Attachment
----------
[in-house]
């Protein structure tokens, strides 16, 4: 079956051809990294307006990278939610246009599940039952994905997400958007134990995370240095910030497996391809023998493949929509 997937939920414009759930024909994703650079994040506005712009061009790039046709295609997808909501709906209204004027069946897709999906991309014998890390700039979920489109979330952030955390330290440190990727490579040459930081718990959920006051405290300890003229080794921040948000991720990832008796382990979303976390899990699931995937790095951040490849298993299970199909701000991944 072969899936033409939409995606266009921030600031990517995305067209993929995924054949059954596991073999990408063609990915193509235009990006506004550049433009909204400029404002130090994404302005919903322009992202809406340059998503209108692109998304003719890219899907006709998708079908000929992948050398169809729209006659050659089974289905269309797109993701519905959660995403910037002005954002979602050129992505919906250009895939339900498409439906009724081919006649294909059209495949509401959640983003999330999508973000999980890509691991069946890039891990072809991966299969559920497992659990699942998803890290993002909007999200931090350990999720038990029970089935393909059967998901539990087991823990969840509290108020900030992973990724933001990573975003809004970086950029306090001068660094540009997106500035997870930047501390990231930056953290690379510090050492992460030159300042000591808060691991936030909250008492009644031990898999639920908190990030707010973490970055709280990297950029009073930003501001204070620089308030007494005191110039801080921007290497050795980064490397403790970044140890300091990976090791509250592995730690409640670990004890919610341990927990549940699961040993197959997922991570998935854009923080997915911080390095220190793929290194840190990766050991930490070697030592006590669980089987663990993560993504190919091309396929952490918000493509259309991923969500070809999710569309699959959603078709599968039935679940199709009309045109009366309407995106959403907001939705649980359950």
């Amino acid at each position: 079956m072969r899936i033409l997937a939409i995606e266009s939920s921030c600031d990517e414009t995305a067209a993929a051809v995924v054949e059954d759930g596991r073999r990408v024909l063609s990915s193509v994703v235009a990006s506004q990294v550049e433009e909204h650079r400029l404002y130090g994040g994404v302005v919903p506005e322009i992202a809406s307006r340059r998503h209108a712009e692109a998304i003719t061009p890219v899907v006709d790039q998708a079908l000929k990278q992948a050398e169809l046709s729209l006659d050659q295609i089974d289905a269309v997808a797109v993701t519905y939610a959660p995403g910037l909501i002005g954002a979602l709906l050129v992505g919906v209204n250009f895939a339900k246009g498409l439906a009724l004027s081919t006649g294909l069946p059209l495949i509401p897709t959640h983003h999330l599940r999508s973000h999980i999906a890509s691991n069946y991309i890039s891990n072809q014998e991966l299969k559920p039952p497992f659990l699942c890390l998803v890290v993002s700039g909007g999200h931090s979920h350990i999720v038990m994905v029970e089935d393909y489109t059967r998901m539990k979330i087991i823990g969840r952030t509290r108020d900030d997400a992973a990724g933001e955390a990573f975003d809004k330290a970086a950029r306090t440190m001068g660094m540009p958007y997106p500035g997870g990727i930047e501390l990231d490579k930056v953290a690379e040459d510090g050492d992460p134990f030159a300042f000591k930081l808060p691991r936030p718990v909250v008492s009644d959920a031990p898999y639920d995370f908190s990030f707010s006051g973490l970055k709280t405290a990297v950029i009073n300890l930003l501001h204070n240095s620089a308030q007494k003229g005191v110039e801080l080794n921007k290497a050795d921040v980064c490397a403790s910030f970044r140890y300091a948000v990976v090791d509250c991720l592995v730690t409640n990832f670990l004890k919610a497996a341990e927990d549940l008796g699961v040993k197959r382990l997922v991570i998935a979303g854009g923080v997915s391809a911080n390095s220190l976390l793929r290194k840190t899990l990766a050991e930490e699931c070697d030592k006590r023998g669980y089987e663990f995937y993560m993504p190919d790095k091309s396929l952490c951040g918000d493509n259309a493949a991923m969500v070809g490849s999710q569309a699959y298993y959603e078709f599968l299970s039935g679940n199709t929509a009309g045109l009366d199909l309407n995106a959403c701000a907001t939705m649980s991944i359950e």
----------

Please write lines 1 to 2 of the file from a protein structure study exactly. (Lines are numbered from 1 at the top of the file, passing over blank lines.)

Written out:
[in-house]
């Protein structure tokens, strides 16, 4: 079956051809990294307006990278939610246009599940039952994905997400958007134990995370240095910030497996391809023998493949929509 997937939920414009759930024909994703650079994040506005712009061009790039046709295609997808909501709906209204004027069946897709999906991309014998890390700039979920489109979330952030955390330290440190990727490579040459930081718990959920006051405290300890003229080794921040948000991720990832008796382990979303976390899990699931995937790095951040490849298993299970199909701000991944 072969899936033409939409995606266009921030600031990517995305067209993929995924054949059954596991073999990408063609990915193509235009990006506004550049433009909204400029404002130090994404302005919903322009992202809406340059998503209108692109998304003719890219899907006709998708079908000929992948050398169809729209006659050659089974289905269309797109993701519905959660995403910037002005954002979602050129992505919906250009895939339900498409439906009724081919006649294909059209495949509401959640983003999330999508973000999980890509691991069946890039891990072809991966299969559920497992659990699942998803890290993002909007999200931090350990999720038990029970089935393909059967998901539990087991823990969840509290108020900030992973990724933001990573975003809004970086950029306090001068660094540009997106500035997870930047501390990231930056953290690379510090050492992460030159300042000591808060691991936030909250008492009644031990898999639920908190990030707010973490970055709280990297950029009073930003501001204070620089308030007494005191110039801080921007290497050795980064490397403790970044140890300091990976090791509250592995730690409640670990004890919610341990927990549940699961040993197959997922991570998935854009923080997915911080390095220190793929290194840190990766050991930490070697030592006590669980089987663990993560993504190919091309396929952490918000493509259309991923969500070809999710569309699959959603078709599968039935679940199709009309045109009366309407995106959403907001939705649980359950």